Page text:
The Dormitionists uphold that Mary fell asleep and then was later transferred body and soul into Heaven. The Assumptionists believe Mary died, was buried, and then was translated into Heaven body and soul sometime thereafter. My sense of Full of Grace is that this is the theory they put forward given the funeral procession, that is, carrying Mary’s body through the streets to her grave. Maximus the Confessor espouses this belief in The Life of the Virgin as he suggests that like Jesus, Mary was in the tomb three days, and once St. Thomas, arriving at the tomb late, requested it to be open so he could pay his last respects. When the tomb was opened, Mary’s body was nowhere to be found, she had already been assumed body and soul into Heaven. Lastly, the Immortalists propose that Mary did not die and experienced the Assumption without falling asleep. For the Immortalist, Mary could not experience death in light of her Immaculate Conception. Death was a consequent of sin and Mary is without sin. Jesus, dying on the cross, had to do so because he was the redeemer, the savior. Mary has no need to die.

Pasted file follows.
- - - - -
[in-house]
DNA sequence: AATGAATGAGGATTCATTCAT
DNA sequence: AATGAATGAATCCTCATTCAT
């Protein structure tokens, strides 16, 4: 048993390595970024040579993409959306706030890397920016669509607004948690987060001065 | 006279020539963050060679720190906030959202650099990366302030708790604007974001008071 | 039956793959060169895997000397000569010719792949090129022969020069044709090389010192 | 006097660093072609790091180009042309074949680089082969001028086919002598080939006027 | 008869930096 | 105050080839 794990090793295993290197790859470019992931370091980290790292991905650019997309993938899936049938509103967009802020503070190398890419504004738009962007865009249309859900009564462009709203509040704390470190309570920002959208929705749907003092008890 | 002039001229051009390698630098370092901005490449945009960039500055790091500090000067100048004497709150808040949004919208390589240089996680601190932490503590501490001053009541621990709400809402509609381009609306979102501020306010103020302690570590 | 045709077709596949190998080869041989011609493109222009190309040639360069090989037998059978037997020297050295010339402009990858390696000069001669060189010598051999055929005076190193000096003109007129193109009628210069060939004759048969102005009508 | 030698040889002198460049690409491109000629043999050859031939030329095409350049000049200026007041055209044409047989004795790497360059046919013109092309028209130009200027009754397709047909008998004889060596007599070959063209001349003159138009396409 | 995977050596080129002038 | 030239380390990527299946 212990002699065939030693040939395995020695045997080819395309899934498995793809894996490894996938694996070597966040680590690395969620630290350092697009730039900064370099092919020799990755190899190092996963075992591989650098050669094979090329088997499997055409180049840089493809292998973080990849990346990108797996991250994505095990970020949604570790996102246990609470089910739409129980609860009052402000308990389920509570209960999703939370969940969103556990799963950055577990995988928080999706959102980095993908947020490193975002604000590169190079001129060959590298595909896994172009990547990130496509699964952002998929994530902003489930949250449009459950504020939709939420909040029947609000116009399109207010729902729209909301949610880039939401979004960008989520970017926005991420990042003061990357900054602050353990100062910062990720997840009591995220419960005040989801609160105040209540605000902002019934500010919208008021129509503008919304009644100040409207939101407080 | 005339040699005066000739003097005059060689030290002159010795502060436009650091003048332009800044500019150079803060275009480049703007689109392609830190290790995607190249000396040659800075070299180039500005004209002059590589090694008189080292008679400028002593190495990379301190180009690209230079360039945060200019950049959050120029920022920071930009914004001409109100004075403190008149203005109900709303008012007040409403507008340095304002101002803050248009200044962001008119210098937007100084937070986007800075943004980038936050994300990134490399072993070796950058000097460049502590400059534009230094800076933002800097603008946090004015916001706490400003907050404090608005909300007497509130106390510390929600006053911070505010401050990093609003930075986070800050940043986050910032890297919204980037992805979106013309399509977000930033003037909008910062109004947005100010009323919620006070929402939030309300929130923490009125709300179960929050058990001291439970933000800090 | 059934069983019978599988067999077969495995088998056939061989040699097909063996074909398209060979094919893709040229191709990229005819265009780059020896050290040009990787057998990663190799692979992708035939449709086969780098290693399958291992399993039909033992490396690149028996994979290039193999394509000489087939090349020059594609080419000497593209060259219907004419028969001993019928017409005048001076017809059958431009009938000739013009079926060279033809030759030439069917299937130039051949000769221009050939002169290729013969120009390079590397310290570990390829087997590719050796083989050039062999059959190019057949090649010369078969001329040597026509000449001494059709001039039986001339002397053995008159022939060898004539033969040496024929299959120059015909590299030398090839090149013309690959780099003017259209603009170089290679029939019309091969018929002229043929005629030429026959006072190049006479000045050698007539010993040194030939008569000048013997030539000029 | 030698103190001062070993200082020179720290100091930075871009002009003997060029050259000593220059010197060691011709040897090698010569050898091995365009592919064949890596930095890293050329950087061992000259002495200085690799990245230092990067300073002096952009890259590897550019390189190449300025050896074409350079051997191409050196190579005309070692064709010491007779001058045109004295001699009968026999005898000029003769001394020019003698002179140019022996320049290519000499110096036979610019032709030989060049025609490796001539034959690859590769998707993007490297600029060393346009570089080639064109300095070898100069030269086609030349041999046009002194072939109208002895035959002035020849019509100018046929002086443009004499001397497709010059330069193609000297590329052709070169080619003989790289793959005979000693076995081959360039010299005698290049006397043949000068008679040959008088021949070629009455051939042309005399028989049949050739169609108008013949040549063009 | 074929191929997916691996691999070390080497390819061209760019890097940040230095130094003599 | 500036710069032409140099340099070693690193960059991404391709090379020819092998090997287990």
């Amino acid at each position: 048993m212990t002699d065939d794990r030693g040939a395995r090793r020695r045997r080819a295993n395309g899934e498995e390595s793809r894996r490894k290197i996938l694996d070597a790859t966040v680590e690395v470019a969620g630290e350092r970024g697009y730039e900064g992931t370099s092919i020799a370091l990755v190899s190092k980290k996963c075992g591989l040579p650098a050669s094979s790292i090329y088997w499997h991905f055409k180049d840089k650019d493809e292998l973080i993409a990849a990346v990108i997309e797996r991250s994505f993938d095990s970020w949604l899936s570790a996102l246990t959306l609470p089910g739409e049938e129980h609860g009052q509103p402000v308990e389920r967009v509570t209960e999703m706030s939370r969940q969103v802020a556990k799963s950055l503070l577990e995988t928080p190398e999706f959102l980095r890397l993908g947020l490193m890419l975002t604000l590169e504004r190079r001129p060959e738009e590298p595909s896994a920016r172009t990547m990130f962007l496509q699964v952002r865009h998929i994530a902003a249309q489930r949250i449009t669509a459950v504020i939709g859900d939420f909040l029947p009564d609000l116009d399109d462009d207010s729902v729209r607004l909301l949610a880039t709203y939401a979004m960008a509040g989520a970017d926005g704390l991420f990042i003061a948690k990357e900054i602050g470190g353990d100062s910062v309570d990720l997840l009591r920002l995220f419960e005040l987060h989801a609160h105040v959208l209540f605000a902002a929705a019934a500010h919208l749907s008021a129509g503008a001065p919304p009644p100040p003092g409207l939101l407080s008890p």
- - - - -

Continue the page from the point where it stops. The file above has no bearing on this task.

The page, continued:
Full of Grace treats a controversial topic as it presents the last days and death of Mary. Consequently it renews the debates of old in our day and age.
There is no gospel account that tells us about the life of Mary after Jesus’ death and resurrection. The only account we find post-crucifixion is Mary’s presence in the Upper Room on the night of Pentecost, when she was persevering in prayer with the disciples. Any cinematographer making a film about the end of Mary’s life will take liberties as a result. The producers of Full of Grace have offered the viewer a beautiful film depicting those events of Mary’s life, which give us occasion to reflect at greater lengths on the dormition of Mary, which we focus on each time we pray the fourth Glorious mystery of the rosary. I highly recommend watching and praying with this unique and artistic portrayal of Mary’s life.